“Paramour,” Cirque du Soleil’s attempt to merge its gravity-defying spectacle with a traditional song-and-story musical, definitely has the best trampoline-powered rooftop chase scene ever turned into a Broadway finale. And the flying, in the same cavernous theater where “Spider-Man: Turn Off the Dark” made its aerial and financial belly flops, easily puts hapless Spidey to shame.
But the multinational giant behind this $25-million experiment already knows its people can do quadruple flying flips off a seesaw springboard. Director Philippe Decouflé and creative director Jean-François Bouchard will not be surprised to learn that the blond shirtless twins who soar over half the orchestra with just wrist ropes and sinew are at least as astonishing as the men who do splits while sticking high onto the light poles with no visible means of support.
Awesome acrobatics and first-rate Vegas / Busby Berkeley visuals are not anything Cirque needs to prove. The objective is to create a new form that adds a different institution beyond the established tourist magnets on 42nd Street.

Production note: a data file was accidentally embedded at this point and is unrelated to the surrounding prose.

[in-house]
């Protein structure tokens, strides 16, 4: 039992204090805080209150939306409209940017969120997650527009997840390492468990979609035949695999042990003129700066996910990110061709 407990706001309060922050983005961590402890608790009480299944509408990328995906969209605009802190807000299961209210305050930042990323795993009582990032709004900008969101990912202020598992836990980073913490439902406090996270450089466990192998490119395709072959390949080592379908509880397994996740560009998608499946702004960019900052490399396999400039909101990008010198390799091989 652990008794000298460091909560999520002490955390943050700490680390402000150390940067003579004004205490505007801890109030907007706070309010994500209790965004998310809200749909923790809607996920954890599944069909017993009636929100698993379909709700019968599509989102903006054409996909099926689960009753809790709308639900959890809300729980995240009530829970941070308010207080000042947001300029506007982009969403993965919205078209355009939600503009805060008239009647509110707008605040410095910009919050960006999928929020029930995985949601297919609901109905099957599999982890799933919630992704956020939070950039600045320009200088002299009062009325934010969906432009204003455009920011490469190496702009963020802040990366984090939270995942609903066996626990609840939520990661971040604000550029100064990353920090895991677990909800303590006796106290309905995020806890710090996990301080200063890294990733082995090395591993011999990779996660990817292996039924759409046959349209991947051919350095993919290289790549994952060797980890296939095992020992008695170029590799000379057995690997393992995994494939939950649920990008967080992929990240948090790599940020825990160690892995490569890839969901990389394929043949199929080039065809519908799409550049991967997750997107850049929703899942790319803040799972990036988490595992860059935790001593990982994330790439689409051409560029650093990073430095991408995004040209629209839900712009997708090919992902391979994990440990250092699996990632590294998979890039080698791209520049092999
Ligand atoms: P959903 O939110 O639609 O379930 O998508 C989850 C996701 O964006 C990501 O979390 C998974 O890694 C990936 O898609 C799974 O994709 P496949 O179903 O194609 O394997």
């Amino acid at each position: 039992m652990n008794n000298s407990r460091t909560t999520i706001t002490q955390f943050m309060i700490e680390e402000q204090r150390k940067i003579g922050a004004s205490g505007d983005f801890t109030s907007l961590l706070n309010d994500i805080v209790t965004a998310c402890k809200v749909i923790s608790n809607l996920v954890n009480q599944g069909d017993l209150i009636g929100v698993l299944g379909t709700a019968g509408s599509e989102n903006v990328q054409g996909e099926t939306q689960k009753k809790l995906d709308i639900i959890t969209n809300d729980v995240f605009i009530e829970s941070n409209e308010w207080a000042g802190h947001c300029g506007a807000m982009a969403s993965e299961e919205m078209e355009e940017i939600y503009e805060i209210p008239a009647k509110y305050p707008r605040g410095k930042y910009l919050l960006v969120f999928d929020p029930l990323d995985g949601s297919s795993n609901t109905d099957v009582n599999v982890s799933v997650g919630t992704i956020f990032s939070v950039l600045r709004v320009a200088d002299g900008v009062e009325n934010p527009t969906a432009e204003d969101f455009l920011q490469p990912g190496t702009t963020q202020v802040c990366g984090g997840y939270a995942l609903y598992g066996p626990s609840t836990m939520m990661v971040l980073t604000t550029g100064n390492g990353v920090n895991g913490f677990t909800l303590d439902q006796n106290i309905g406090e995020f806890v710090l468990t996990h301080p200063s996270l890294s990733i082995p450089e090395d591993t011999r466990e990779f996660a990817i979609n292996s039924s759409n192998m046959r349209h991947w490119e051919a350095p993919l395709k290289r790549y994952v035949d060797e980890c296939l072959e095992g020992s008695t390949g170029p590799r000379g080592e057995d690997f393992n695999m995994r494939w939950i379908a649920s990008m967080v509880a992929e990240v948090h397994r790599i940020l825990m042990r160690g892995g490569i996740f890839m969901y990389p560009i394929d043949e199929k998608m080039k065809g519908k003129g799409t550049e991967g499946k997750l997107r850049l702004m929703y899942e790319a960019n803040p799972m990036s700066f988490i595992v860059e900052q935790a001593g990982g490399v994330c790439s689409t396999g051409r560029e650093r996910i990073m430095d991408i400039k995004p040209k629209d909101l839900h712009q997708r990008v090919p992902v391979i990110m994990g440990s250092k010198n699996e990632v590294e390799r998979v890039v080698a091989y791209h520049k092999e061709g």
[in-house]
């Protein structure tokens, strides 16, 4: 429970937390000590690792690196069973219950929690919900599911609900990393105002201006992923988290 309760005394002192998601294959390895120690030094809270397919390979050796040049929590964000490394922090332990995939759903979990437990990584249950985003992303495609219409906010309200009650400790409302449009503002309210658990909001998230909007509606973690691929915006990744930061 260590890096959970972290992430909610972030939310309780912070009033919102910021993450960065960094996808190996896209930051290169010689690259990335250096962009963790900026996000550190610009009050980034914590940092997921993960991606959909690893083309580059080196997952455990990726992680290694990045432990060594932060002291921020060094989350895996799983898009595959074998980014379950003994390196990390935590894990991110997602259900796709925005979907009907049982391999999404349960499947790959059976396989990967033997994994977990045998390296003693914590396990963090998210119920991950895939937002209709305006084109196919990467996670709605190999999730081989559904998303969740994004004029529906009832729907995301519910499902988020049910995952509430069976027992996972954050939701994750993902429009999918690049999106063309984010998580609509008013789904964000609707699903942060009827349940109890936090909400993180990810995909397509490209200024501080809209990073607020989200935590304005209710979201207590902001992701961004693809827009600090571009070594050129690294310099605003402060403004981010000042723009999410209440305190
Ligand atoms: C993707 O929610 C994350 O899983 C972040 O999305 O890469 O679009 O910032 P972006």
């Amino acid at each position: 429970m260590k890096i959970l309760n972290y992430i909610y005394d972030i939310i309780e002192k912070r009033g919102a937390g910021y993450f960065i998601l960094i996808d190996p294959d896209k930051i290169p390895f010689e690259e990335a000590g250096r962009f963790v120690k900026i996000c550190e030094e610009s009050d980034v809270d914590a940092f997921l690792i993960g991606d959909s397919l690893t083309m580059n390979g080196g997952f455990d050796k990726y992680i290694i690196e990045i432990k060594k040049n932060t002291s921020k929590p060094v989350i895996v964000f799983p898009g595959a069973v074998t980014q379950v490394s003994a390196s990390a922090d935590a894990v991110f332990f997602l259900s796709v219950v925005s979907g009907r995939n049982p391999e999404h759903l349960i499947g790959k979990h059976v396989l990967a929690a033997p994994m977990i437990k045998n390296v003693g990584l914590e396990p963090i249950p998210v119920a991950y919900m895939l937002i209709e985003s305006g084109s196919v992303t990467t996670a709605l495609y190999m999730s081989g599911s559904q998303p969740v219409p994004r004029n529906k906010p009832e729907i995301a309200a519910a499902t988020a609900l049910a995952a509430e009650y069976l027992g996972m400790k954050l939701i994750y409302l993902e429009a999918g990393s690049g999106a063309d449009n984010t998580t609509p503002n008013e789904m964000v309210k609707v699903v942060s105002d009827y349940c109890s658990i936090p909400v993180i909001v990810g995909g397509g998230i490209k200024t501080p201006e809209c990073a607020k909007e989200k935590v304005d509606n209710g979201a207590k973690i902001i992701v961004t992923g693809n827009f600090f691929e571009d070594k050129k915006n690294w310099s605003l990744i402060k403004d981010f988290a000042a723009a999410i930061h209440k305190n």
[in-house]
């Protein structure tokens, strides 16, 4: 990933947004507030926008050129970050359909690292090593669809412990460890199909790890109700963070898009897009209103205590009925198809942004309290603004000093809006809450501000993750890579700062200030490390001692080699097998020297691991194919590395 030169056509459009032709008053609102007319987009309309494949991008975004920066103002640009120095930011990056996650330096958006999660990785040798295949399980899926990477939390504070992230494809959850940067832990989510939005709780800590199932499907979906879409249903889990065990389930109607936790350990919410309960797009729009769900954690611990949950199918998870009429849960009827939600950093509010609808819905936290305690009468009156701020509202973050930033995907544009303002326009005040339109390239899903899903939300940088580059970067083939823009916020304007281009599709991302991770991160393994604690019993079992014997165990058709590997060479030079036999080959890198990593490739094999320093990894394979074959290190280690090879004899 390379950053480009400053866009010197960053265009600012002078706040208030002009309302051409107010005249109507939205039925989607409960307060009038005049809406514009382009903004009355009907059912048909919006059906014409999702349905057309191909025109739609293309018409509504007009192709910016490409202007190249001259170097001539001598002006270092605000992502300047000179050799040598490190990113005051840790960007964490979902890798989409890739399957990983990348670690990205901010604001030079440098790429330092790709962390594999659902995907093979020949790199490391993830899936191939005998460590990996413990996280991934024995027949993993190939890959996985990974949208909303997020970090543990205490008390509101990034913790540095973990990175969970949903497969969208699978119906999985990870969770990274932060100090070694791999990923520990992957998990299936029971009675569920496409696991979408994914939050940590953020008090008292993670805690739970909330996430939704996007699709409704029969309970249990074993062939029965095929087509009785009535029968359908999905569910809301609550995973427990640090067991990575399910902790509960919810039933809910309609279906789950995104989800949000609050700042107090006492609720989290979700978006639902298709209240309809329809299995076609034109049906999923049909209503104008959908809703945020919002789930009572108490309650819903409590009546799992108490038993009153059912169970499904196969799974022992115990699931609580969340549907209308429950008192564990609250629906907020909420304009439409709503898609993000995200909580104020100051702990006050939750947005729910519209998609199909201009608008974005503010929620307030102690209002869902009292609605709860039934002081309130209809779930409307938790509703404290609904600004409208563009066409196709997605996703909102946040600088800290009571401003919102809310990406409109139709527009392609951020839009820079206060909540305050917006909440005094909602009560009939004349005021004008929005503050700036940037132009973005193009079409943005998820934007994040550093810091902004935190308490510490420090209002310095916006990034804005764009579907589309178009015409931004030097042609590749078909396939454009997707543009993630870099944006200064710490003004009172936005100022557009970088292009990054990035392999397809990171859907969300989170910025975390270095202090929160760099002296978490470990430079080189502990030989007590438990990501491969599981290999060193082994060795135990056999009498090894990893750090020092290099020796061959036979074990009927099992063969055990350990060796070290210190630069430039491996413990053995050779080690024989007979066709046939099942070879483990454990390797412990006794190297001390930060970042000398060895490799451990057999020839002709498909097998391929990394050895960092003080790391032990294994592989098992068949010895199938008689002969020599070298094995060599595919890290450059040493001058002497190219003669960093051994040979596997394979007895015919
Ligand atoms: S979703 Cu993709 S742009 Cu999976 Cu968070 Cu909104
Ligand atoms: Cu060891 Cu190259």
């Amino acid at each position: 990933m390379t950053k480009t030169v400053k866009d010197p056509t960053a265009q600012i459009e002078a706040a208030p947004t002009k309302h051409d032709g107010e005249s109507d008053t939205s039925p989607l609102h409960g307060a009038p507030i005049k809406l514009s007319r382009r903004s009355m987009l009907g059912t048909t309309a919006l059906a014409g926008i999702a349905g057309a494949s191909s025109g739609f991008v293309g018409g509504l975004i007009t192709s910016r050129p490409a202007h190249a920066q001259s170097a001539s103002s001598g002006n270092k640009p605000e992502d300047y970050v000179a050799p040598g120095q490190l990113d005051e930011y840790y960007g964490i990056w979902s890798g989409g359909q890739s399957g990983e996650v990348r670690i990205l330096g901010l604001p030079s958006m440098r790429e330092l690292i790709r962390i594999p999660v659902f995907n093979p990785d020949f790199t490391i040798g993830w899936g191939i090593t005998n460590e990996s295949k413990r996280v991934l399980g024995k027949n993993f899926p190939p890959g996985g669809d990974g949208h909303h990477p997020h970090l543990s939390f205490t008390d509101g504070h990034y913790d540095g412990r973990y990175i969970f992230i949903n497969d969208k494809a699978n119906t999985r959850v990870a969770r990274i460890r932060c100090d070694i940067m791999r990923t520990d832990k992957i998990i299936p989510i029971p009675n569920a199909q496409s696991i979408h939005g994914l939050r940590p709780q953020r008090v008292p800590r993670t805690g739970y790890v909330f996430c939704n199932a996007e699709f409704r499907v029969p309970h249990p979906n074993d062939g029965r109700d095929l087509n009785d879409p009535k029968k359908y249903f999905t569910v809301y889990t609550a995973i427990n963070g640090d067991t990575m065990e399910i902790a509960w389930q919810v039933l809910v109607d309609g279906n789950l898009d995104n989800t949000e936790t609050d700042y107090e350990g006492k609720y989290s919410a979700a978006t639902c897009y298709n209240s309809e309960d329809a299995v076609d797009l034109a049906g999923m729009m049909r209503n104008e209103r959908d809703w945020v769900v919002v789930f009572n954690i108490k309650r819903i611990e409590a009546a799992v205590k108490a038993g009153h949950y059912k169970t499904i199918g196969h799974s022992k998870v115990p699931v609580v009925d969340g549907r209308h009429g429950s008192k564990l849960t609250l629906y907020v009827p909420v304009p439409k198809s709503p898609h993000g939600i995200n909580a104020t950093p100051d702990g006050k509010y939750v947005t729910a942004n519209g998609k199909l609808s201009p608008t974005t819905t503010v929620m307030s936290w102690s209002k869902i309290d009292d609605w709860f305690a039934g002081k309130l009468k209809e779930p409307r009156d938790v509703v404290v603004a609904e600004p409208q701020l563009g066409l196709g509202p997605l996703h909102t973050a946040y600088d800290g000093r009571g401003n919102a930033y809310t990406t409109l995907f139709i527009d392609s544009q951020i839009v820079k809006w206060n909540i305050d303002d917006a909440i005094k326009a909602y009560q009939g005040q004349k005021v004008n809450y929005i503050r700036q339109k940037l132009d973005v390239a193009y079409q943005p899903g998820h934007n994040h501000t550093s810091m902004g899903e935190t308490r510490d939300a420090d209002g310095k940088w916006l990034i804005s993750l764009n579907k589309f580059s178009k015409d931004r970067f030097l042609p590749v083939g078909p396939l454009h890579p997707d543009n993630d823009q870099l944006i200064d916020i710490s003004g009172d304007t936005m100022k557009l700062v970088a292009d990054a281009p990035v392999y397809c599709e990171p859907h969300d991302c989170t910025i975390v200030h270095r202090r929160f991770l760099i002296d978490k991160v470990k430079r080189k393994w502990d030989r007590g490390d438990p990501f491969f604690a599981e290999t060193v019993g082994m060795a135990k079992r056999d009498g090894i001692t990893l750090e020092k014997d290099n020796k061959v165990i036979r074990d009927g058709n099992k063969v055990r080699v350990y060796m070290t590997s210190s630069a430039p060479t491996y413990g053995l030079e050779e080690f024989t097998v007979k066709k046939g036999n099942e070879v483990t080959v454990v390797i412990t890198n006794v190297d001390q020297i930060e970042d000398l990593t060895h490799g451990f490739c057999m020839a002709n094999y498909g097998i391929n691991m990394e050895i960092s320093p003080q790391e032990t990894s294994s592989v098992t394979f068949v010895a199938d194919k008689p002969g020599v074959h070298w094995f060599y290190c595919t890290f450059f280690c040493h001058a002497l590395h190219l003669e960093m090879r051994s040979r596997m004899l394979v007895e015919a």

And as a musical, alas, the awkward story is a Golden-Age Hollywood cliché, the choreography is generic and the serviceable music (by Cirque veterans called Bob & Bill) dips lavishly into the retro-bombastic influences of “Sunset Boulevard,” “Miss Saigon” and the “Superman” movies.
In other words, the elements meant to take the brand into a new hybrid direction just feel pasted onto the illusions Cirque does best. Despite the sophisticated use of twinkling lights, the deco sets reminiscent of Radio City, the multi-screen overkill and projections from a multitude of busy designers, the book is dull padding between the wows created by acrobatic designer Shana Carroll.
The story is a love triangle, in flashback, for A.J., the big-time Hollywood director (Jeremy Kushnier), his “It Girl” discovery from the Midwest (Ruby Lewis, who seems nice but not the requisite blazing star) and the movie’s young composer (Ryan Vona). A.J. is so pompously artistic, despite the ludicrous scenes he recreates from “Cleopatra” and “Calamity Jane,” that he won’t let anyone say the word “movie.” He insists on “film.”
We have to wait until someone has a dream ballet or A.J. has a nightmare in order for the creators to justify the marvelous physical virtuosity. Two male acrobats, one high on a swing, try to pull apart their conflicted beloved to a tango. Inexplicably, a romantic ballad includes a dance for levitating lampshades.
In the program, Decouflé says the mission is “not only for the sense of profound human emotion, but also for the love of art.” All that, and you can order popcorn and wine ($8 each) from a menu at your seat.